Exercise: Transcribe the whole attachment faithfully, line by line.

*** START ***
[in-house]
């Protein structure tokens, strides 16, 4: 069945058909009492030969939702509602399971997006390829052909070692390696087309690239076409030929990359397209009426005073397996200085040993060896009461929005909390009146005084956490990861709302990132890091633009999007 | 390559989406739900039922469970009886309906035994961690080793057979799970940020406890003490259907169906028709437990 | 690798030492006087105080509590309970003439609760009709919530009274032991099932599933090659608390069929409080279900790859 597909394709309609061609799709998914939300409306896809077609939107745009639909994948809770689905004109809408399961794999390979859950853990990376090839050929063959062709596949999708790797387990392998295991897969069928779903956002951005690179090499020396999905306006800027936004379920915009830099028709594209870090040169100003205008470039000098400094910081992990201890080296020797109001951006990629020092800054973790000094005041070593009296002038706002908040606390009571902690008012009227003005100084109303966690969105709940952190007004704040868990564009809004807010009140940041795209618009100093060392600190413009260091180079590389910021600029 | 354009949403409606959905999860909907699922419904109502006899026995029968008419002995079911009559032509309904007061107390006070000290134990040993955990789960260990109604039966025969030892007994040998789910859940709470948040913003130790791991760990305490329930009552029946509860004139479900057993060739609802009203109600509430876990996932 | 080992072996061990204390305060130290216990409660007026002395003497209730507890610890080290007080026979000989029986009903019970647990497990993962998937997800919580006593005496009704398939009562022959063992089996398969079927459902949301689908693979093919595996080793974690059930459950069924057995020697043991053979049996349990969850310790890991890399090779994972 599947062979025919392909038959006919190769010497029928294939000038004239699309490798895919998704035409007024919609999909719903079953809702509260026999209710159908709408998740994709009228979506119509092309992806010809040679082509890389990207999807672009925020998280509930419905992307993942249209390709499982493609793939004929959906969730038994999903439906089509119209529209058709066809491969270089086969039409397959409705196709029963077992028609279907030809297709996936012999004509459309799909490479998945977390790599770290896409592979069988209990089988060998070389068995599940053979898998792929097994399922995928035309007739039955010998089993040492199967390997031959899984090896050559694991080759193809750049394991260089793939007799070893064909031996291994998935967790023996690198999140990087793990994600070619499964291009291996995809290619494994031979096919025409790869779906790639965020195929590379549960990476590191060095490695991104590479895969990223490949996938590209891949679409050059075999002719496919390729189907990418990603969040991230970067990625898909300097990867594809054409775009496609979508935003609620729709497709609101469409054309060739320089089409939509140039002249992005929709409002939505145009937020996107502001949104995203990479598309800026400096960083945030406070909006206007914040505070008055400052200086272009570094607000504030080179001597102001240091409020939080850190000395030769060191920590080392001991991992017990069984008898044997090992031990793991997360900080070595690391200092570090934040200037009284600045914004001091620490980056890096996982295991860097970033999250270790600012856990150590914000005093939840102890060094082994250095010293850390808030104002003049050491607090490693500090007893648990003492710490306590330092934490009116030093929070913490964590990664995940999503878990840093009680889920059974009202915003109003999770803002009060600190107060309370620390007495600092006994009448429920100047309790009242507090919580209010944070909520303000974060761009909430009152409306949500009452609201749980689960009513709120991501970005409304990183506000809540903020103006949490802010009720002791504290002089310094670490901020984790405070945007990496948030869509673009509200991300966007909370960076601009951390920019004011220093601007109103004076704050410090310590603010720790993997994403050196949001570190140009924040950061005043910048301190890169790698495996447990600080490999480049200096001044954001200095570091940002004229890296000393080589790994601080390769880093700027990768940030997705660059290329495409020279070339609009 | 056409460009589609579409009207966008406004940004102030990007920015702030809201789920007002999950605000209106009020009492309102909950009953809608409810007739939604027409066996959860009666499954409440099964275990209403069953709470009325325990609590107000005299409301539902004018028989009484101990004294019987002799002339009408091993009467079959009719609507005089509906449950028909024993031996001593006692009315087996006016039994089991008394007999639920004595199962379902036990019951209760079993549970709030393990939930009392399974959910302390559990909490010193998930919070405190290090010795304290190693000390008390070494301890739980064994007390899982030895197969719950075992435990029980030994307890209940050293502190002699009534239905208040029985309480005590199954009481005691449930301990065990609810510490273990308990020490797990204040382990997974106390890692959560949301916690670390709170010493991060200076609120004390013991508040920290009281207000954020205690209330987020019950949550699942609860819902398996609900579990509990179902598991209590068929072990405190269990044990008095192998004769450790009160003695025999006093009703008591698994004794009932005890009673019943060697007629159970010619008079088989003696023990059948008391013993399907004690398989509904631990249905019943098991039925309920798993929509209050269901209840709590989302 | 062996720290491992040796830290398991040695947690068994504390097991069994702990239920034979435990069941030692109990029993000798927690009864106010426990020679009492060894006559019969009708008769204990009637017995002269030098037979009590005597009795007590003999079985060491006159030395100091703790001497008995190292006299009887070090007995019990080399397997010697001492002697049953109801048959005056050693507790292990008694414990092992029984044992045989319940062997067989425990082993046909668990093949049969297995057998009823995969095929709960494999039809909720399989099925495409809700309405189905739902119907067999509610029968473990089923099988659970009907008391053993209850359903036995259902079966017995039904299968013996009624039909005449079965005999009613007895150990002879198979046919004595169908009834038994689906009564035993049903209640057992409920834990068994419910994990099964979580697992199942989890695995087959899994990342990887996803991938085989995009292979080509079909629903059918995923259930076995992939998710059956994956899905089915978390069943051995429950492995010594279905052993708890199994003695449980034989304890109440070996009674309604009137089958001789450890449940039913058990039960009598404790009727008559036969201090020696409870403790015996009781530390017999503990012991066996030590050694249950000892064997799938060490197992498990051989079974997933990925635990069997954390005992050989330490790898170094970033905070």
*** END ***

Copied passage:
[in-house]
């Protein structure tokens, strides 16, 4: 069945058909009492030969939702509602399971997006390829052909070692390696087309690239076409030929990359397209009426005073397996200085040993060896009461929005909390009146005084956490990861709302990132890091633009999007 | 390559989406739900039922469970009886309906035994961690080793057979799970940020406890003490259907169906028709437990 | 690798030492006087105080509590309970003439609760009709919530009274032991099932599933090659608390069929409080279900790859 597909394709309609061609799709998914939300409306896809077609939107745009639909994948809770689905004109809408399961794999390979859950853990990376090839050929063959062709596949999708790797387990392998295991897969069928779903956002951005690179090499020396999905306006800027936004379920915009830099028709594209870090040169100003205008470039000098400094910081992990201890080296020797109001951006990629020092800054973790000094005041070593009296002038706002908040606390009571902690008012009227003005100084109303966690969105709940952190007004704040868990564009809004807010009140940041795209618009100093060392600190413009260091180079590389910021600029 | 354009949403409606959905999860909907699922419904109502006899026995029968008419002995079911009559032509309904007061107390006070000290134990040993955990789960260990109604039966025969030892007994040998789910859940709470948040913003130790791991760990305490329930009552029946509860004139479900057993060739609802009203109600509430876990996932 | 080992072996061990204390305060130290216990409660007026002395003497209730507890610890080290007080026979000989029986009903019970647990497990993962998937997800919580006593005496009704398939009562022959063992089996398969079927459902949301689908693979093919595996080793974690059930459950069924057995020697043991053979049996349990969850310790890991890399090779994972 599947062979025919392909038959006919190769010497029928294939000038004239699309490798895919998704035409007024919609999909719903079953809702509260026999209710159908709408998740994709009228979506119509092309992806010809040679082509890389990207999807672009925020998280509930419905992307993942249209390709499982493609793939004929959906969730038994999903439906089509119209529209058709066809491969270089086969039409397959409705196709029963077992028609279907030809297709996936012999004509459309799909490479998945977390790599770290896409592979069988209990089988060998070389068995599940053979898998792929097994399922995928035309007739039955010998089993040492199967390997031959899984090896050559694991080759193809750049394991260089793939007799070893064909031996291994998935967790023996690198999140990087793990994600070619499964291009291996995809290619494994031979096919025409790869779906790639965020195929590379549960990476590191060095490695991104590479895969990223490949996938590209891949679409050059075999002719496919390729189907990418990603969040991230970067990625898909300097990867594809054409775009496609979508935003609620729709497709609101469409054309060739320089089409939509140039002249992005929709409002939505145009937020996107502001949104995203990479598309800026400096960083945030406070909006206007914040505070008055400052200086272009570094607000504030080179001597102001240091409020939080850190000395030769060191920590080392001991991992017990069984008898044997090992031990793991997360900080070595690391200092570090934040200037009284600045914004001091620490980056890096996982295991860097970033999250270790600012856990150590914000005093939840102890060094082994250095010293850390808030104002003049050491607090490693500090007893648990003492710490306590330092934490009116030093929070913490964590990664995940999503878990840093009680889920059974009202915003109003999770803002009060600190107060309370620390007495600092006994009448429920100047309790009242507090919580209010944070909520303000974060761009909430009152409306949500009452609201749980689960009513709120991501970005409304990183506000809540903020103006949490802010009720002791504290002089310094670490901020984790405070945007990496948030869509673009509200991300966007909370960076601009951390920019004011220093601007109103004076704050410090310590603010720790993997994403050196949001570190140009924040950061005043910048301190890169790698495996447990600080490999480049200096001044954001200095570091940002004229890296000393080589790994601080390769880093700027990768940030997705660059290329495409020279070339609009 | 056409460009589609579409009207966008406004940004102030990007920015702030809201789920007002999950605000209106009020009492309102909950009953809608409810007739939604027409066996959860009666499954409440099964275990209403069953709470009325325990609590107000005299409301539902004018028989009484101990004294019987002799002339009408091993009467079959009719609507005089509906449950028909024993031996001593006692009315087996006016039994089991008394007999639920004595199962379902036990019951209760079993549970709030393990939930009392399974959910302390559990909490010193998930919070405190290090010795304290190693000390008390070494301890739980064994007390899982030895197969719950075992435990029980030994307890209940050293502190002699009534239905208040029985309480005590199954009481005691449930301990065990609810510490273990308990020490797990204040382990997974106390890692959560949301916690670390709170010493991060200076609120004390013991508040920290009281207000954020205690209330987020019950949550699942609860819902398996609900579990509990179902598991209590068929072990405190269990044990008095192998004769450790009160003695025999006093009703008591698994004794009932005890009673019943060697007629159970010619008079088989003696023990059948008391013993399907004690398989509904631990249905019943098991039925309920798993929509209050269901209840709590989302 | 062996720290491992040796830290398991040695947690068994504390097991069994702990239920034979435990069941030692109990029993000798927690009864106010426990020679009492060894006559019969009708008769204990009637017995002269030098037979009590005597009795007590003999079985060491006159030395100091703790001497008995190292006299009887070090007995019990080399397997010697001492002697049953109801048959005056050693507790292990008694414990092992029984044992045989319940062997067989425990082993046909668990093949049969297995057998009823995969095929709960494999039809909720399989099925495409809700309405189905739902119907067999509610029968473990089923099988659970009907008391053993209850359903036995259902079966017995039904299968013996009624039909005449079965005999009613007895150990002879198979046919004595169908009834038994689906009564035993049903209640057992409920834990068994419910994990099964979580697992199942989890695995087959899994990342990887996803991938085989995009292979080509079909629903059918995923259930076995992939998710059956994956899905089915978390069943051995429950492995010594279905052993708890199994003695449980034989304890109440070996009674309604009137089958001789450890449940039913058990039960009598404790009727008559036969201090020696409870403790015996009781530390017999503990012991066996030590050694249950000892064997799938060490197992498990051989079974997933990925635990069997954390005992050989330490790898170094970033905070």